With Synchro, we address the concept of client security as one of our founding design principles. Our position is that because the interaction of our native client with the network and local storage is centralized, we can say with some confidence that that code is secure (we know that it can only ever talk to a single network endpoint, your app endpoint, and that it will only do so securely, for example). Most importantly, since none of your app code ever runs on the device, it is impossible for you to introduce an attack vector on the client. That’s what we mean when we say that Synchro client apps are “provably secure”, as opposed to other development platforms where the best you can hope for if you are very skilled and very careful is “probably secure”.

You do have to secure the Synchro Server, but that is a challenge with which Node.js developers should already be familiar. You are likely already running and securing web sites or mobile app API endpoints, and securing your Synchro server should look a lot like securing those services.

Built with Node.js

React Native is installed using NPM and uses Node.js to build your JavaScript code. It also runs a Node server during debugging to enable live code reloading. And the apps that you build with React Native can even use some Node modules. That all sounds pretty Node friendly. But, while React Native does use a Node-like module loader for your apps, it does not run your apps in a Node.js environment. This means that you can only use Node modules implemented in pure JavaScript and that do not rely on a Node environment. Many Node modules that you’re probably used to using in your server apps are not going to run in a React Native environment. This includes core modules like “request” and “bcrypt”, among many others, and means that no modules with this type of module anywhere in their dependency tree are going to work in React Native apps.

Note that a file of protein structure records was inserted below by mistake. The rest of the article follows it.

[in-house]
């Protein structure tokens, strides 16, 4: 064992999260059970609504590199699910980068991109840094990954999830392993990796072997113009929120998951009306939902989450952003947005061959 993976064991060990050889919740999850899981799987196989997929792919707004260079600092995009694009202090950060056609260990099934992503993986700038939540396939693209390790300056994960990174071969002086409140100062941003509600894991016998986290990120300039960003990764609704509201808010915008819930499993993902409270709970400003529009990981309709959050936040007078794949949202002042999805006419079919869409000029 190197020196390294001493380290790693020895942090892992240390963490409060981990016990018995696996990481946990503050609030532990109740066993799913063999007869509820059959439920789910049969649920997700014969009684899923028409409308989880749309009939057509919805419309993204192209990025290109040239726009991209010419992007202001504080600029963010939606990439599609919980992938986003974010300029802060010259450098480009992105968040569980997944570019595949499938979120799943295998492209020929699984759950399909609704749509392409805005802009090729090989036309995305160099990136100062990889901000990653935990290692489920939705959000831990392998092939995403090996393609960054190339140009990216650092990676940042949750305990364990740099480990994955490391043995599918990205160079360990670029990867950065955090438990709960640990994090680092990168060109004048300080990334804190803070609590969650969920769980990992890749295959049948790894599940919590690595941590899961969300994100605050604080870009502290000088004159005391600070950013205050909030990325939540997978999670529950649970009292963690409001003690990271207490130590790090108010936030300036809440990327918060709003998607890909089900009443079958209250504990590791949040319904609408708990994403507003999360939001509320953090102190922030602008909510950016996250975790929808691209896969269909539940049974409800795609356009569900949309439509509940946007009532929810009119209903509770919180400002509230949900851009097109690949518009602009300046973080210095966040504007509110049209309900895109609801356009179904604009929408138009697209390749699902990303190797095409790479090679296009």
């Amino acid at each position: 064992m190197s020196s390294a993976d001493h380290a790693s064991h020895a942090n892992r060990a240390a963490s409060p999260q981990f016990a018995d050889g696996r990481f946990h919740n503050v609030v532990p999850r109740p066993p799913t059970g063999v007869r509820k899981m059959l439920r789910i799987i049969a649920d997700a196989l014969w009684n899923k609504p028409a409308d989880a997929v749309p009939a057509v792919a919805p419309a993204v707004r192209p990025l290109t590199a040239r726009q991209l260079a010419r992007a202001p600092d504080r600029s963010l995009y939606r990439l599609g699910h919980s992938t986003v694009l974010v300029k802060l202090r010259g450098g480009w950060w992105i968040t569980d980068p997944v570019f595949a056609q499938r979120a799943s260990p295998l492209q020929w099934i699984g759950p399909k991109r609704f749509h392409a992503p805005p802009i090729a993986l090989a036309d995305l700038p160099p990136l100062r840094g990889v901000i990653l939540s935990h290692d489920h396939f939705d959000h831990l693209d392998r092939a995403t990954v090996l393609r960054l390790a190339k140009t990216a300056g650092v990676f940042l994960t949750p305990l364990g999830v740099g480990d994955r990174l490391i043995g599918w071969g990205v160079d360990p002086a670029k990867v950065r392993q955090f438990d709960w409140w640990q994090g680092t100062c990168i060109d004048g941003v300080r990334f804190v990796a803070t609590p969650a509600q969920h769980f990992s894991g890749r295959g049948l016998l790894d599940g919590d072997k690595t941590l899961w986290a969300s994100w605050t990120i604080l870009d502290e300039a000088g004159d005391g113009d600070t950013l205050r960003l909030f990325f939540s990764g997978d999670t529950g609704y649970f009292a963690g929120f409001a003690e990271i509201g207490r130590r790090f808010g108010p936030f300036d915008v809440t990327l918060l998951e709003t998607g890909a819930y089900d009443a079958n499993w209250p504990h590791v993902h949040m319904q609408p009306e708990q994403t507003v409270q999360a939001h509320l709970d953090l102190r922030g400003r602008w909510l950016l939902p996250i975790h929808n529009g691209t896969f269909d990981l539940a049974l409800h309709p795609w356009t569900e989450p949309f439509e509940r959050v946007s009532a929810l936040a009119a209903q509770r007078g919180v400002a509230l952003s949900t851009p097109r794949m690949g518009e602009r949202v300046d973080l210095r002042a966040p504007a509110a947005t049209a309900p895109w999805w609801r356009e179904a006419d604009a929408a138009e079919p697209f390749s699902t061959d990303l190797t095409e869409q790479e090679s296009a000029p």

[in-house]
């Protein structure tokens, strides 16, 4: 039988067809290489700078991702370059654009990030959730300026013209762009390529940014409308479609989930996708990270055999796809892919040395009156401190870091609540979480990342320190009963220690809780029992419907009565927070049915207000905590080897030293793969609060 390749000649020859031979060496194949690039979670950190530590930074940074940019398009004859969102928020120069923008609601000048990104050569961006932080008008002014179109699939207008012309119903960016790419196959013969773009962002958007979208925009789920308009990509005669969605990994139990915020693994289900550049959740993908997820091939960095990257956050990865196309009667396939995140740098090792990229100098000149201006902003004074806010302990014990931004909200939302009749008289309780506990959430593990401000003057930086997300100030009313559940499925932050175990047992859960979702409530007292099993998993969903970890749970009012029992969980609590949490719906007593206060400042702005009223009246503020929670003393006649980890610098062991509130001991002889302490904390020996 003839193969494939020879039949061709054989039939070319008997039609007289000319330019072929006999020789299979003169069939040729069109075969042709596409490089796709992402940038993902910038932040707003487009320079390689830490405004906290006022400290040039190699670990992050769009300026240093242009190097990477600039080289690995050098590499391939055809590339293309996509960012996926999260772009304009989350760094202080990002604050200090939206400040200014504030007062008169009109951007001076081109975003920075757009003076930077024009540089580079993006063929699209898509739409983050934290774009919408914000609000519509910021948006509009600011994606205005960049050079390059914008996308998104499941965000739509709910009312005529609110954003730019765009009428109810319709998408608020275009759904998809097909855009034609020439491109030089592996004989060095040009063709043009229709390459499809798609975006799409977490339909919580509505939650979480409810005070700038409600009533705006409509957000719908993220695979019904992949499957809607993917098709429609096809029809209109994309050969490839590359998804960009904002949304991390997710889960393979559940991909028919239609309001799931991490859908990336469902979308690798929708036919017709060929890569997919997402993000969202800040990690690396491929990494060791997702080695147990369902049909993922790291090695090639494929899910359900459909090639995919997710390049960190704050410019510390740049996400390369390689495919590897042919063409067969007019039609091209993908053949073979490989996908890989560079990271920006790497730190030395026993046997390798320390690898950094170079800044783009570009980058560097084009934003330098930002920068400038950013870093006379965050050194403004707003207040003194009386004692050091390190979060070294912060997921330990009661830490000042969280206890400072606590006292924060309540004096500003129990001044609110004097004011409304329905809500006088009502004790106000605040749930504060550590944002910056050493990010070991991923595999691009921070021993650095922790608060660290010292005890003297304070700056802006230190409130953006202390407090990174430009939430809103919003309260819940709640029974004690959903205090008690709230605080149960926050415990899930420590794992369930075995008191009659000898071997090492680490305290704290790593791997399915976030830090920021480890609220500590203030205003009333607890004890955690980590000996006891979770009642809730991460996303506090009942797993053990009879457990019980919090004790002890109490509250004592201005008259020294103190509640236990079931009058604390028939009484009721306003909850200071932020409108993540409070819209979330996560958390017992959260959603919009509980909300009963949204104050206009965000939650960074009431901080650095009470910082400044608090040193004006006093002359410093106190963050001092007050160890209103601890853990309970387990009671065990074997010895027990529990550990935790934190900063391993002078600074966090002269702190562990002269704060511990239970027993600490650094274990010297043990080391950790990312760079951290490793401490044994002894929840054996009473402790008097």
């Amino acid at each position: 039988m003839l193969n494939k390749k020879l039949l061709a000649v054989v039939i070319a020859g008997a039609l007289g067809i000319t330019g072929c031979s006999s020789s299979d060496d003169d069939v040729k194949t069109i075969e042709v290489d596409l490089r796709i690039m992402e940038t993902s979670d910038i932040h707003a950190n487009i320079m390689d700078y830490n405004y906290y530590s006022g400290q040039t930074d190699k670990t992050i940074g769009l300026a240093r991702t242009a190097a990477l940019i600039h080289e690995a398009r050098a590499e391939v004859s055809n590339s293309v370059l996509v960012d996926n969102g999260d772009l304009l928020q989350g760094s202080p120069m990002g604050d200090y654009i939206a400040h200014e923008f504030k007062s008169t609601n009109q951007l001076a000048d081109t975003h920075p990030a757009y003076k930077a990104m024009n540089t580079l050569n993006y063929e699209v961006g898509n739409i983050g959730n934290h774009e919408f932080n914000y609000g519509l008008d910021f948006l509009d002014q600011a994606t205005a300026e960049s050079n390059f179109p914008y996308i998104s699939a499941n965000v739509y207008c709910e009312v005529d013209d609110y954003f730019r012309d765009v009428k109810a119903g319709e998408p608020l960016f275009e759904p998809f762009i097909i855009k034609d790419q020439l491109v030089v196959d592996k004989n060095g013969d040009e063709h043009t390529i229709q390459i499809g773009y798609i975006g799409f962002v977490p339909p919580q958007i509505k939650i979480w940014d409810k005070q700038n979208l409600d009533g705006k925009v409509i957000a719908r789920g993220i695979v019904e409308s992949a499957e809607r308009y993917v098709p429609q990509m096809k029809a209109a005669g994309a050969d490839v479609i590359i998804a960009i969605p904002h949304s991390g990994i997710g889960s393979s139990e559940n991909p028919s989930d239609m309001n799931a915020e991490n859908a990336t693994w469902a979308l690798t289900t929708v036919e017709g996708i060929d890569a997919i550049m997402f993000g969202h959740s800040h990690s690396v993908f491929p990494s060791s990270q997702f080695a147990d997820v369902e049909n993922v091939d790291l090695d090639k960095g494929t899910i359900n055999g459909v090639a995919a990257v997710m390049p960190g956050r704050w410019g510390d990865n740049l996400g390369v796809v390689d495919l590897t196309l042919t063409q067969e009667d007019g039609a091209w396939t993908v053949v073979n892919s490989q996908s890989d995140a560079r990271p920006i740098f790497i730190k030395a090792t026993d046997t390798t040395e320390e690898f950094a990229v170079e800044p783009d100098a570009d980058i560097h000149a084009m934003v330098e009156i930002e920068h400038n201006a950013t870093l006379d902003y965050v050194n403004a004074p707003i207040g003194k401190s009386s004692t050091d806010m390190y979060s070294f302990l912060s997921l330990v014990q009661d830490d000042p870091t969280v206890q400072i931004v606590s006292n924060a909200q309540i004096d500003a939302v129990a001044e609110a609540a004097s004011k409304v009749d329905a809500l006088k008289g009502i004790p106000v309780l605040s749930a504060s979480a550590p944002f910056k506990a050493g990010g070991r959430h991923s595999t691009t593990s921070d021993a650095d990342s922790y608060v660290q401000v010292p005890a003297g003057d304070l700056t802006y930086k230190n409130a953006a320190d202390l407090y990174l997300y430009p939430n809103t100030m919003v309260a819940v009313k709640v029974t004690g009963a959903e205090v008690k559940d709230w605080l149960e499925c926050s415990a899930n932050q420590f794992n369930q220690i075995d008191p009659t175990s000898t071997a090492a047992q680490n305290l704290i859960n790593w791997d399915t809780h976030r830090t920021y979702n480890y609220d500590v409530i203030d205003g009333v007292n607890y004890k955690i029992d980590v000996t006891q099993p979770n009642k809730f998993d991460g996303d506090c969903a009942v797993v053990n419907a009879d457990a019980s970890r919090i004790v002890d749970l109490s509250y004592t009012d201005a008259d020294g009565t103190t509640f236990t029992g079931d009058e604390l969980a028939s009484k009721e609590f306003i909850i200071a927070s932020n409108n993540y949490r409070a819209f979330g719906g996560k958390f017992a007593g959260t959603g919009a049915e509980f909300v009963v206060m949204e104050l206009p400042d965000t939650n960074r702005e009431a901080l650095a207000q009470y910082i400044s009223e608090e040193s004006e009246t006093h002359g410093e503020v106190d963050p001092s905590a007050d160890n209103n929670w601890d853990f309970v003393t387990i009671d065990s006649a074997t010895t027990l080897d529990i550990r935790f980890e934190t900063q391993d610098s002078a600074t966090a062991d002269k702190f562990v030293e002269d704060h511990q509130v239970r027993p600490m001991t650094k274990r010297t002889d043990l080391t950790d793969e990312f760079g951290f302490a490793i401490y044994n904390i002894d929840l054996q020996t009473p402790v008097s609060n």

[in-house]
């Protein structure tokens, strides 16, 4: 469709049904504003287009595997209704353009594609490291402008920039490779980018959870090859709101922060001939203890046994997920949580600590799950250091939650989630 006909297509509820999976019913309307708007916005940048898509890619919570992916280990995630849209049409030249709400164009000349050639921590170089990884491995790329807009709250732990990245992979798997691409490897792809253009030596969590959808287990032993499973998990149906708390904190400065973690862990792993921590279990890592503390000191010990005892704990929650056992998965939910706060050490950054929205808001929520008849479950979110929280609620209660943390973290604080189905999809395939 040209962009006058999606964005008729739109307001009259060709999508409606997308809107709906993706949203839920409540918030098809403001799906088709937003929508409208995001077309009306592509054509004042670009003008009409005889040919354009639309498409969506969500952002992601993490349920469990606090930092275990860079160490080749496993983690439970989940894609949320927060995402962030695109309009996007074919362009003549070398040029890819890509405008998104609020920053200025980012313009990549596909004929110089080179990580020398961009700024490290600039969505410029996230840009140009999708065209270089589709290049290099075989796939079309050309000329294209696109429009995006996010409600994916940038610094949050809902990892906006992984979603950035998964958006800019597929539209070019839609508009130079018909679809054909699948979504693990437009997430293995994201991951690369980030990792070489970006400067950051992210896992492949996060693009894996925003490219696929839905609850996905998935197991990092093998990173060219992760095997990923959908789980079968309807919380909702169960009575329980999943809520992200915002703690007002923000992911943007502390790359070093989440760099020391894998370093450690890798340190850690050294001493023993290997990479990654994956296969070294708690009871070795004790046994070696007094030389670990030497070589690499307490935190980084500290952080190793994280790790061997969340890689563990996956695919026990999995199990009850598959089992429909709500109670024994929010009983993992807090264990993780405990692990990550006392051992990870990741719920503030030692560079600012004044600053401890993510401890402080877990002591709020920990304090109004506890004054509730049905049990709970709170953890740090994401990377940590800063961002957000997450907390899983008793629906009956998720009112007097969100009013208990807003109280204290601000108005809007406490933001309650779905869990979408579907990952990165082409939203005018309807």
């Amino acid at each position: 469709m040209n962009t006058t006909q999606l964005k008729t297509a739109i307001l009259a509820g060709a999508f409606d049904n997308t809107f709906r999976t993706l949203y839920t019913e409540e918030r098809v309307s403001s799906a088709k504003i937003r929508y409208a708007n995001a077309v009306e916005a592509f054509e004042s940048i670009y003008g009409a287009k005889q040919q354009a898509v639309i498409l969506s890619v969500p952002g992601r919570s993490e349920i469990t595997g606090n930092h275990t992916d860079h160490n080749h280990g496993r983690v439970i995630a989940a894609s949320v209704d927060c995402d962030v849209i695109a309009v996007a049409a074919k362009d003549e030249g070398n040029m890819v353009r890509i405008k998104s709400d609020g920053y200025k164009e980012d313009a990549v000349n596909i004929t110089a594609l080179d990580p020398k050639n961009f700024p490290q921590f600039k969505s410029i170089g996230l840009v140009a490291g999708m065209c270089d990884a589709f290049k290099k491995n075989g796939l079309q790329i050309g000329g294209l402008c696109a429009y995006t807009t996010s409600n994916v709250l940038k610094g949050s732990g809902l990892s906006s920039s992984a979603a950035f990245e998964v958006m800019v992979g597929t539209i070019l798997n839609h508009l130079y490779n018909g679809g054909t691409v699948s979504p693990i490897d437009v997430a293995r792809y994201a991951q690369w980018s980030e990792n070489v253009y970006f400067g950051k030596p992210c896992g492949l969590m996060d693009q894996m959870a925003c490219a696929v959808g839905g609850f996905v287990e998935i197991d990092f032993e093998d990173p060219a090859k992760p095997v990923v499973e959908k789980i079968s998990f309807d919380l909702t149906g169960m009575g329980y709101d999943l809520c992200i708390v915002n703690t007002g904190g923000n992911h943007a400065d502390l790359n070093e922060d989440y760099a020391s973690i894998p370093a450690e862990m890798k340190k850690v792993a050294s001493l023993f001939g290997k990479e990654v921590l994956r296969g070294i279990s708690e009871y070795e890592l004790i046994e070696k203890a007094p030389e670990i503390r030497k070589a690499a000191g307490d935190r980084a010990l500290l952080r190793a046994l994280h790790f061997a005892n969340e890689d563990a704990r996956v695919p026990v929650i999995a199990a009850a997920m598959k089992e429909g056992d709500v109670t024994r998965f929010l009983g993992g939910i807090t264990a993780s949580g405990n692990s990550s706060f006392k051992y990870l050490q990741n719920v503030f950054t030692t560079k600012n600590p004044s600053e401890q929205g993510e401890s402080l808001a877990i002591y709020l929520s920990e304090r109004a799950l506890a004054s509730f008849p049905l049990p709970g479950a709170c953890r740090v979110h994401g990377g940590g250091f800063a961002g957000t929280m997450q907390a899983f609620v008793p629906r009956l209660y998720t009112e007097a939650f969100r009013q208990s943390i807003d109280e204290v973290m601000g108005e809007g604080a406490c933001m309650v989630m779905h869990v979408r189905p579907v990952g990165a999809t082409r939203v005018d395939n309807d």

By contrast, your apps running under Synchro have access to a full Node.js environment, and your Synchro apps can use any Node package, including those with native code or that require a Node environment.

Summary

React Native is a very exciting platform, and it has a lot to offer, especially for Node.js developers. But it also has a lot of the same limitations and constraints of other mobile app development platforms. We at Synchro Labs feel that for the class of apps that can be implemented with our platform, we beat React Native, and every other platform, hands down. If you’re an enterprise developer with a backlog of apps to mobilize, we can get you there faster and easier than any other solution. And if you’re a Node developer, that’s even more true.